[post_thumbnail] Gov. Butch Otter says he would not support the Legislature restricting local jurisdictions from enacting civil rights ordinances.
As the governments of several Idaho cities have recently either considered or have passed what are often described as “civil rights” ordinances, Gov. Butch Otter has officially opposed state efforts to override them. Otter has said in interviews that in the recent incidents he prefers local government control, yet in 2012 Otter took a different view of the state-versus-local government dilemma when he supported efforts to override city regulations on energy exploration.
“I understand the temptation to ‘connect the dots’ but I think you have to make a distinction between the two completely different cases,” explained Otter spokesperson Jon Hanian.
At a recent state central committee meeting earlier this month, the Idaho Republicans voted to support a resolution which, while not binding for public policy purposes, nonetheless calls upon Republicans in the Legislature to pass a bill that would overturn these city ordinances.
Otter has stated that he would oppose efforts of this sort in the Legislature, noting that while he recognizes the reasoning behind the effort, he nonetheless believes that this is an issue for local governments to decide for themselves.
But in 2012, Otter supported state legislative efforts that sought to override or weaken ordinances crafted at the city and county level that sought to restrict or prohibit the exploration of oil and natural gas. In particular, ordinances passed by Washington County officials were in the spotlight at that time, with officials in the gas and oil industry complaining that the laws had become onerous.
“The state is vested with regulatory authority regarding natural gas development,” Hanian noted to IdahoReporter.Com. “It’s just like timber harvests and mining activity. It falls under state purview.”
Hanian reiterated that while the state intervention of 2012 concerning the city energy ordinances was appropriate and necessary, the governor believes that it would be inappropriate to involve himself in the recent municipal development of civil rights ordinances.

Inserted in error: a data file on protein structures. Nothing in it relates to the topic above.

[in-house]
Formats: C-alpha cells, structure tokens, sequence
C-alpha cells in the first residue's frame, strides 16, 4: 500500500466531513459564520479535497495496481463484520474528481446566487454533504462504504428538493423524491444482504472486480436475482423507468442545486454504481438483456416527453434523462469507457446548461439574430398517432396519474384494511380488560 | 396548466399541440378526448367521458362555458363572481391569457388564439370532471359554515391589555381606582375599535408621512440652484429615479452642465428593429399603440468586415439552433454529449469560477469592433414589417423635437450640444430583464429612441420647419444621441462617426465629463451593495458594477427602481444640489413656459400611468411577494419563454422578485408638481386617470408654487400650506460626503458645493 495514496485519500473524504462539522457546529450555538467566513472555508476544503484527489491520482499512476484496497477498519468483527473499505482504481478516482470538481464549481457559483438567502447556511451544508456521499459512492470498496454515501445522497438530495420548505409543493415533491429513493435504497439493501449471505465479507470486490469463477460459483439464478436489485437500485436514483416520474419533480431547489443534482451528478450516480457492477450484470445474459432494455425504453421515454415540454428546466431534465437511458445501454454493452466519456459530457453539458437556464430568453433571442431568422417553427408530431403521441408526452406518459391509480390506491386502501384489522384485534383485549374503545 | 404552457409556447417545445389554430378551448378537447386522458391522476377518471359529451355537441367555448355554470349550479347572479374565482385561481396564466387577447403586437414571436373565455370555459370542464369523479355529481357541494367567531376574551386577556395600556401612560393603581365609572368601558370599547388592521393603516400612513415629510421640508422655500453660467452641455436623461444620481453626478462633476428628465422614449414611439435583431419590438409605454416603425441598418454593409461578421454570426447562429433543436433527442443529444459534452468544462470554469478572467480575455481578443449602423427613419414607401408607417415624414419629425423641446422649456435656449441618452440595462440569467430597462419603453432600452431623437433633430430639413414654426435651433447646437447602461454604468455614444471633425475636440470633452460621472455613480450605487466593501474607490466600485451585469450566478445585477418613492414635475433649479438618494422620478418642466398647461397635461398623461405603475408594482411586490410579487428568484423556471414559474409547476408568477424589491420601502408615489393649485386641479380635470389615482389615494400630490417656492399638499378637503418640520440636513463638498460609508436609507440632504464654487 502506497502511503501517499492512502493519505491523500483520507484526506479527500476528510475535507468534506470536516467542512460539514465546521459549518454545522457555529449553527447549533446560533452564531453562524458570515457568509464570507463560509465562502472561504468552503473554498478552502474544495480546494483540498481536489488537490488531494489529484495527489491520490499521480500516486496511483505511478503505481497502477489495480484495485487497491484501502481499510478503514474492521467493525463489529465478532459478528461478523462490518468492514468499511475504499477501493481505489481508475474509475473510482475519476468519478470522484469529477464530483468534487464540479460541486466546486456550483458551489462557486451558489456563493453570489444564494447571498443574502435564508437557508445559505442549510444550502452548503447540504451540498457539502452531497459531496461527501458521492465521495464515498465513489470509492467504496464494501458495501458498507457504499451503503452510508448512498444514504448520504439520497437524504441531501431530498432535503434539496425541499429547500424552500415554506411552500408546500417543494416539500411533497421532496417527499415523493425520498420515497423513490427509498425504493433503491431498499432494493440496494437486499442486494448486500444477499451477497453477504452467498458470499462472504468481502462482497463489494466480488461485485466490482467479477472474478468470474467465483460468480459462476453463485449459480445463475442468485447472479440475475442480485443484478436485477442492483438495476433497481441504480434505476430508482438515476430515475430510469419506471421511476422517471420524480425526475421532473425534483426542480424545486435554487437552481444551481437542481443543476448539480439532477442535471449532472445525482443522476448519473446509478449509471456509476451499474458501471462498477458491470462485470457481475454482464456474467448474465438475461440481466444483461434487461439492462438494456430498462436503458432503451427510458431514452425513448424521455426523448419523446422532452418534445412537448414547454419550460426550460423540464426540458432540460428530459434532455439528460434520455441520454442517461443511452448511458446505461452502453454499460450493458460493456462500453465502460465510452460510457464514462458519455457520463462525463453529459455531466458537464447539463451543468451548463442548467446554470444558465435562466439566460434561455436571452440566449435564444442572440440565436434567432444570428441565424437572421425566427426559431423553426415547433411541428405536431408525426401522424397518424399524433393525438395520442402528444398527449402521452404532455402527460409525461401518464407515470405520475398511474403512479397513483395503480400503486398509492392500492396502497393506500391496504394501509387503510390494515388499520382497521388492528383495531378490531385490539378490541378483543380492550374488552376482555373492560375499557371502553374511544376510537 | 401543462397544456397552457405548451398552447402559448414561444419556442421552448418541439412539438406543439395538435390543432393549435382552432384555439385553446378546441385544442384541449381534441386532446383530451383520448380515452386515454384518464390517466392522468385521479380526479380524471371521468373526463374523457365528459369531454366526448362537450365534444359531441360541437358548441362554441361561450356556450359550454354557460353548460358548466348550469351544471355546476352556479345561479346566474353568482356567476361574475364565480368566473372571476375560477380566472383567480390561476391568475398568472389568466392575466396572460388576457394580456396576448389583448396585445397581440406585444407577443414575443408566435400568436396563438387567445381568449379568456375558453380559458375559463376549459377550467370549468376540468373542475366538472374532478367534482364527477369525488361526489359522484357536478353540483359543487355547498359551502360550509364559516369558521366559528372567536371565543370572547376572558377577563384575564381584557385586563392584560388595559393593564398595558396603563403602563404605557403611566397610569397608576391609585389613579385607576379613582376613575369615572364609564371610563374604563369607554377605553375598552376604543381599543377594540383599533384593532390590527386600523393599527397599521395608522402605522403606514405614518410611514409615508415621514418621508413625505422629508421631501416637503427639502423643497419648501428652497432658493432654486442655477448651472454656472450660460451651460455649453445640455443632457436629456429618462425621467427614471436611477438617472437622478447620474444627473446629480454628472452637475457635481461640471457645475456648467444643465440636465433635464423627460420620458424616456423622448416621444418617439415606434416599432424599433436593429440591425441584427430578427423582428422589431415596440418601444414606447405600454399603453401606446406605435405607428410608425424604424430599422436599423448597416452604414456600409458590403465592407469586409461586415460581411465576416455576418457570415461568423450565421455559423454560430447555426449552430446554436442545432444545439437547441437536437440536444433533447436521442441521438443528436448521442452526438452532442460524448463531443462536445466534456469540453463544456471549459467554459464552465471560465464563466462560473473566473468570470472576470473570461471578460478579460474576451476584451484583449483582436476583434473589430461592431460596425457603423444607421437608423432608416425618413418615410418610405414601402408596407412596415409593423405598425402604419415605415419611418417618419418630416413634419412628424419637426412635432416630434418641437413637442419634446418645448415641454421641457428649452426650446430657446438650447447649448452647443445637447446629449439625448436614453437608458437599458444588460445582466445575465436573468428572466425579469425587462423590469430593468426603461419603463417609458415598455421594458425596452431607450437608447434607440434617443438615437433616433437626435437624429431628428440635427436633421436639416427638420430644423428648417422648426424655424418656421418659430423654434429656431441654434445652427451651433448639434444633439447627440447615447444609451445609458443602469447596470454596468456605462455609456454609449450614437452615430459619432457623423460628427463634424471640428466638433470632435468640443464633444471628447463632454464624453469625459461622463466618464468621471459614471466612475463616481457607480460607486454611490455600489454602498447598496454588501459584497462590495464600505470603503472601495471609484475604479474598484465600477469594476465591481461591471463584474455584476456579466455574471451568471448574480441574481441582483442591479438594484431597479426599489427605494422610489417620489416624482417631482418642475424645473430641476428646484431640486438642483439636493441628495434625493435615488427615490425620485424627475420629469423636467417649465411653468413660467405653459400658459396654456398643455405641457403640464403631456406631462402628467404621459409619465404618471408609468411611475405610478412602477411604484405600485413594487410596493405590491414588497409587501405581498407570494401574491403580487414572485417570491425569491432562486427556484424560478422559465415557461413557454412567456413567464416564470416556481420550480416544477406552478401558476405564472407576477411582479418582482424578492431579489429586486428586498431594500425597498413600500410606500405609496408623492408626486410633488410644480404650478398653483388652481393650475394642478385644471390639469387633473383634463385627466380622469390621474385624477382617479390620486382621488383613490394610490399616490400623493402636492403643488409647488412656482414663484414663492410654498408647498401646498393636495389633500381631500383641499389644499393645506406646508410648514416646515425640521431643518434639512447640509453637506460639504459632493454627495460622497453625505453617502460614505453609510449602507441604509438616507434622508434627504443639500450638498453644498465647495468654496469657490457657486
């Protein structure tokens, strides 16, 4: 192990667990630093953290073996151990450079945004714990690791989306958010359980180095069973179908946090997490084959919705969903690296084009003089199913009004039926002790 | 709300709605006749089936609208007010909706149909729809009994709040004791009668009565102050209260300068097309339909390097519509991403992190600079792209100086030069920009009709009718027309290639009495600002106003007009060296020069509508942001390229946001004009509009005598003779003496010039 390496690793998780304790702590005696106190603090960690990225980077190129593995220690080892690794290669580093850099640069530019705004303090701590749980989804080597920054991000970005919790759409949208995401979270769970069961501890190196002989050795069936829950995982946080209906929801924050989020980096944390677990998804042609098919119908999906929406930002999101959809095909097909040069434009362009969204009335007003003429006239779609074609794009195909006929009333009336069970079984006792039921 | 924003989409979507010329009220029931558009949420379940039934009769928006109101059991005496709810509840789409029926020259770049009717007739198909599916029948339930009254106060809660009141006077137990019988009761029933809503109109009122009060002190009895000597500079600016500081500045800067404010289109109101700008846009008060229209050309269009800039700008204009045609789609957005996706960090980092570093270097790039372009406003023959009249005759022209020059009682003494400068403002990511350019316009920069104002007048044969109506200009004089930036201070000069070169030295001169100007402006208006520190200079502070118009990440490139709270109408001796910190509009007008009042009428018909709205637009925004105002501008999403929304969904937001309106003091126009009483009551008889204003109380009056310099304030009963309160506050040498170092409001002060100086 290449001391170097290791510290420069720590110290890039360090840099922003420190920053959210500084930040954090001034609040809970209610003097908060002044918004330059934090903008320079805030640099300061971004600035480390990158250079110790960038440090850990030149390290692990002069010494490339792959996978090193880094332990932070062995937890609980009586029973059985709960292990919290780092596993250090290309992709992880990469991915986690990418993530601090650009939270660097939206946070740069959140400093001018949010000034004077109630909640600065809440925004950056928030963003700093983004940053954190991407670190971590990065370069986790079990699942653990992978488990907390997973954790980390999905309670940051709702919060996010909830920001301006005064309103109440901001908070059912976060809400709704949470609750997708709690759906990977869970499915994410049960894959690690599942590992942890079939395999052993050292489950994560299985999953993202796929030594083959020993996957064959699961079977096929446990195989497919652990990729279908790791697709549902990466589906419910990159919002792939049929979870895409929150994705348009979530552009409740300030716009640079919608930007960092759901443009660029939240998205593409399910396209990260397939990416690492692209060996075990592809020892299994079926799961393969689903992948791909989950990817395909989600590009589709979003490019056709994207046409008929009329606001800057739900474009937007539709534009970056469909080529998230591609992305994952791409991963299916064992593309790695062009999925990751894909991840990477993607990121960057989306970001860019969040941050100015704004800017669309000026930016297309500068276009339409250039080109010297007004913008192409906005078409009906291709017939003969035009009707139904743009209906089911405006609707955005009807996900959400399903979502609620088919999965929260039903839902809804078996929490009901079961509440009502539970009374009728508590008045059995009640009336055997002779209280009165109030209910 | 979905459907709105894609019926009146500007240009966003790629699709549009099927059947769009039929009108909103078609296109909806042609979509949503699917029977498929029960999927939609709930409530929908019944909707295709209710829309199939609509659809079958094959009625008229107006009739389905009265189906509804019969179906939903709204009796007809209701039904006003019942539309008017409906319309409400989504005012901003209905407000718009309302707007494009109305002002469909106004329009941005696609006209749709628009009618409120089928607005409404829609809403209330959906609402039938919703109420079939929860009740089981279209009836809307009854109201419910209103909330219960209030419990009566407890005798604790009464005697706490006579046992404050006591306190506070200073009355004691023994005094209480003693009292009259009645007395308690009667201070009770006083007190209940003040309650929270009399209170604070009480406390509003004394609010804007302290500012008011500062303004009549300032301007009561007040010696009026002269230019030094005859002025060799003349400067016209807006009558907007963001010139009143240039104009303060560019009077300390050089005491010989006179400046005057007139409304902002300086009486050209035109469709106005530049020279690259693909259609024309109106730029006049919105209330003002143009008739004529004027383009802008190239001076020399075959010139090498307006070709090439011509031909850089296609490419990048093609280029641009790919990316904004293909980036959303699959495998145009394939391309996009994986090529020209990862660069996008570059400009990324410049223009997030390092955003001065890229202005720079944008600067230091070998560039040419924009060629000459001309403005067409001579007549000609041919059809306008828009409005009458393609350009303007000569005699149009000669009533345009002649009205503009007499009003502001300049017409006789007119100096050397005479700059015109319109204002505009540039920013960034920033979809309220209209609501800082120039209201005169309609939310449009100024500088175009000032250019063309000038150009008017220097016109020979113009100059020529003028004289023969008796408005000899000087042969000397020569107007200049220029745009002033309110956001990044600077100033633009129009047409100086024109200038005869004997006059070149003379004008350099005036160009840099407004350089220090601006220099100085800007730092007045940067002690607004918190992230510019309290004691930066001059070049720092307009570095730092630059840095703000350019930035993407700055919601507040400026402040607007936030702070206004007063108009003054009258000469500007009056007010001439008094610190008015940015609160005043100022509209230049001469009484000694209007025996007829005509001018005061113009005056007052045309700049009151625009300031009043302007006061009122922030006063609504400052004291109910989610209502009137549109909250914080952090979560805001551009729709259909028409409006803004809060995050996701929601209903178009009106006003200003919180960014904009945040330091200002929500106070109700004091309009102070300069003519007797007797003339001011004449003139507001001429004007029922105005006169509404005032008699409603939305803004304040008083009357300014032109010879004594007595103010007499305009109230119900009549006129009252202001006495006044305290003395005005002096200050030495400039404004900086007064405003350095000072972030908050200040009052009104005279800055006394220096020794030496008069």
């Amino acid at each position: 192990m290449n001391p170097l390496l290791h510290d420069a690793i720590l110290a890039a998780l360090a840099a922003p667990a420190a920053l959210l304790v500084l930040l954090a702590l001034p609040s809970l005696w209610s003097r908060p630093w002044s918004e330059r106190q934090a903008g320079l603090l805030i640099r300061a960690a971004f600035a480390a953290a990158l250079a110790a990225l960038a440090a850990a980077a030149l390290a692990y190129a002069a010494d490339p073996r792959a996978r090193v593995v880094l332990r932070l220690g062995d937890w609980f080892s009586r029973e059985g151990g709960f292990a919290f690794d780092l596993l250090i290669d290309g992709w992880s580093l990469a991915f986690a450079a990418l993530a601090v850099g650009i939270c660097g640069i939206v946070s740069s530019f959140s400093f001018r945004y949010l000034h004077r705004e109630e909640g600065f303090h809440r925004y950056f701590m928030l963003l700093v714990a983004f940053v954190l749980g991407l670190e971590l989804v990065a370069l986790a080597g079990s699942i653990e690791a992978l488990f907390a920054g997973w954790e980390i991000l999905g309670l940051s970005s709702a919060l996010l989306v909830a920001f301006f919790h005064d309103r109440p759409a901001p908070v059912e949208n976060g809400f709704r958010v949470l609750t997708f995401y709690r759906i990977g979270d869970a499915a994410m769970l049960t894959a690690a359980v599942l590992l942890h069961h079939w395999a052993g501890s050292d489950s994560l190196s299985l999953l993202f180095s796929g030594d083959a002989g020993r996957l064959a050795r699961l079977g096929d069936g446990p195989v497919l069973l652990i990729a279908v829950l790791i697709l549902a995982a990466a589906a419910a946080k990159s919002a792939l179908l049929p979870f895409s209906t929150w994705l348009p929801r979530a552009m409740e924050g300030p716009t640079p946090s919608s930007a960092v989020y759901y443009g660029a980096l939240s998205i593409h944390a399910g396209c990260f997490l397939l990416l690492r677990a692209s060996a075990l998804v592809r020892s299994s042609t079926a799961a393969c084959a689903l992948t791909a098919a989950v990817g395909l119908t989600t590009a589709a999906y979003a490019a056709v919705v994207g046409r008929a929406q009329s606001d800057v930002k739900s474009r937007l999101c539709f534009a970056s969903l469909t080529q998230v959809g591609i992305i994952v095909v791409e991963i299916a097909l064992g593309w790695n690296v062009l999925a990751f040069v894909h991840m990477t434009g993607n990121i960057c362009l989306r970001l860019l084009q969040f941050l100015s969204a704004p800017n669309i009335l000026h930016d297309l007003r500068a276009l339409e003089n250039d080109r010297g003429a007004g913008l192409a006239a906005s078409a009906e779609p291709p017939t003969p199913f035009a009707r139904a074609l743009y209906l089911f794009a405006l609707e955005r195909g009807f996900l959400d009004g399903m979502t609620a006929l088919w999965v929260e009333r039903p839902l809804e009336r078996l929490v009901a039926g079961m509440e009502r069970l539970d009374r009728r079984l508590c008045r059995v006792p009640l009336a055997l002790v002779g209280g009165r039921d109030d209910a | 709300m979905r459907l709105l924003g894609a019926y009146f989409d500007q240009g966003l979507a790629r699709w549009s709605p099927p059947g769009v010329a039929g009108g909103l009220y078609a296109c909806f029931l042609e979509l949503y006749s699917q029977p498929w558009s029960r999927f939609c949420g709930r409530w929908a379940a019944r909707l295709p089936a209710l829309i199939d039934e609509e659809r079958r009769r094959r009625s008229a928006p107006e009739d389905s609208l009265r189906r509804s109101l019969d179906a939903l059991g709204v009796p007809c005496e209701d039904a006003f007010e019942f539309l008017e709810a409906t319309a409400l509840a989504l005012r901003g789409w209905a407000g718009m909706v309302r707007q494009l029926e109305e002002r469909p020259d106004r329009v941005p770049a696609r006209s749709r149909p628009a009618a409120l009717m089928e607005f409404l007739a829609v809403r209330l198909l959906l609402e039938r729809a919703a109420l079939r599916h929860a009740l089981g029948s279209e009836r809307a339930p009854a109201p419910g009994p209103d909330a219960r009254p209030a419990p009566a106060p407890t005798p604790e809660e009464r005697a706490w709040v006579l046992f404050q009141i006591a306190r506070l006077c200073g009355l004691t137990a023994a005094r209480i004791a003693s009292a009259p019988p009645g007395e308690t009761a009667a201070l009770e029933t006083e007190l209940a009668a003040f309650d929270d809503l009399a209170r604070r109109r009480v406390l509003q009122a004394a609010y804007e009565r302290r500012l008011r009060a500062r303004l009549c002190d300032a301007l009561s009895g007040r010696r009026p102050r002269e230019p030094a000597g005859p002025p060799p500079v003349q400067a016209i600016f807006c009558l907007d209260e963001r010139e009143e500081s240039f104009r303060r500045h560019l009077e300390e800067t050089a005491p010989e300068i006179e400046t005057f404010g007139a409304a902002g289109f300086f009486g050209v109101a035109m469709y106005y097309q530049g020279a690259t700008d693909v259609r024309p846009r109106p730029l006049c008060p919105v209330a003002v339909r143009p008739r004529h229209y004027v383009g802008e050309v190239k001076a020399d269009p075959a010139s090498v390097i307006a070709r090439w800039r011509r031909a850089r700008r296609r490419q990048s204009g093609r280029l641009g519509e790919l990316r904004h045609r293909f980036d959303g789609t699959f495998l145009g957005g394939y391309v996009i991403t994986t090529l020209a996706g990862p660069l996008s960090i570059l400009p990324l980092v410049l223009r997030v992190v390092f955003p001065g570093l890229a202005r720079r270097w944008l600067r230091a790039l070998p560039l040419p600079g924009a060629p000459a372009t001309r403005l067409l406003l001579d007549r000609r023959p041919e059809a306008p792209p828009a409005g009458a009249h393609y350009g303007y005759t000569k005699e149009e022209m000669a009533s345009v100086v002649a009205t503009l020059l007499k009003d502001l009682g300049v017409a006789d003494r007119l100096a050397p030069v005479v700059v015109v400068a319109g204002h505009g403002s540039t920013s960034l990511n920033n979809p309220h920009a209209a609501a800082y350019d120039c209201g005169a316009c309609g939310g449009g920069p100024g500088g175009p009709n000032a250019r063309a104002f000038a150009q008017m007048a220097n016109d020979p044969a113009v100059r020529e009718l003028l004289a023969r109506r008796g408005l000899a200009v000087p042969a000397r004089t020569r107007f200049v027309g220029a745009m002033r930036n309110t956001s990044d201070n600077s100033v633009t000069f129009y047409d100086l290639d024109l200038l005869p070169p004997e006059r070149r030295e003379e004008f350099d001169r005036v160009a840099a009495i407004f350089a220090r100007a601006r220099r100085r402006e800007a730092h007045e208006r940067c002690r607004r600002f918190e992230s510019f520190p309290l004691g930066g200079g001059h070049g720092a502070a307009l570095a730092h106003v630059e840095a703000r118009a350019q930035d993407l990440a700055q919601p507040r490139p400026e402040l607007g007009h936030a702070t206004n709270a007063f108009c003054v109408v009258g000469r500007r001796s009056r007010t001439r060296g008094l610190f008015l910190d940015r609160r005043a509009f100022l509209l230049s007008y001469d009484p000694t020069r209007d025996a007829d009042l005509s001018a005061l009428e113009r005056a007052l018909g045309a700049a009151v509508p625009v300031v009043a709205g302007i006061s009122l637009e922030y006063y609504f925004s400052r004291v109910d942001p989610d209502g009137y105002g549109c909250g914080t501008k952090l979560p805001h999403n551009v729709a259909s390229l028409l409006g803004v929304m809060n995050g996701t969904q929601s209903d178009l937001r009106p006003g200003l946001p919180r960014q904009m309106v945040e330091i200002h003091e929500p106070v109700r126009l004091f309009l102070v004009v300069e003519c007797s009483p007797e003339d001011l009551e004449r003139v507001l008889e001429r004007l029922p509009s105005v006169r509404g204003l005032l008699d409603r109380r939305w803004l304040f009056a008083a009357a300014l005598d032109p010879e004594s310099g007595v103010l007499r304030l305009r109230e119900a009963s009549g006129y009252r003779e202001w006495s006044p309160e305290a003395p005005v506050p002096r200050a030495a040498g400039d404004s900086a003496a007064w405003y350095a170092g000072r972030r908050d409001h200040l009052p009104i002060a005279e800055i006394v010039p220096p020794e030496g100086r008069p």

The civil rights case involves cities seeking to prevent discrimination based on “sexual orientation” and “gender identity.” Six cities have recently passed such ordinances, while several others are said to be considering it. Democrats in the state Senate and House of Representatives have proposed legislation in the past two years to add the these criteria to state civil rights law, but the measures failed among the Republican majorities.
“Our ordinance seeks to prohibit discrimination in housing, access to public facilities and employment within the city,” said Gary Riedner, acting city attorney for Moscow, one of the cities to pass an ordinance of this sort. Moscow’s ordinance identifies discrimination that is based on “sexual orientation, or gender expression and identity,” and applies to both the private sector and the government sector. “Everybody in our community has embraced this,” he told IdahoReporter.com. “We have received no complaints.”
A somewhat different piece of rights legislation was passed in Coeur d’Alene, and it has drawn a good deal of pro and con discussion. “If anyone is terminated or refused public accommodations because of their sexual orientation or gender identity, it becomes a criminal act,” said Dan Gookin, city councilman in Coeur d’Alene. “A fine can be levied by our city in such cases.”
When asked about how allegations of such violations will be investigated, Gookin told IdahoReporter.com that “we don't believe this law is going to be activated so frequently that we need a civil rights board to review incidents, so we haven’t created one at this time.” Gookin added that “there has been a lot of support for this in our city, but there has also been a lot of anger as well. I cannot downplay the fact that this has been very, very contentious.”
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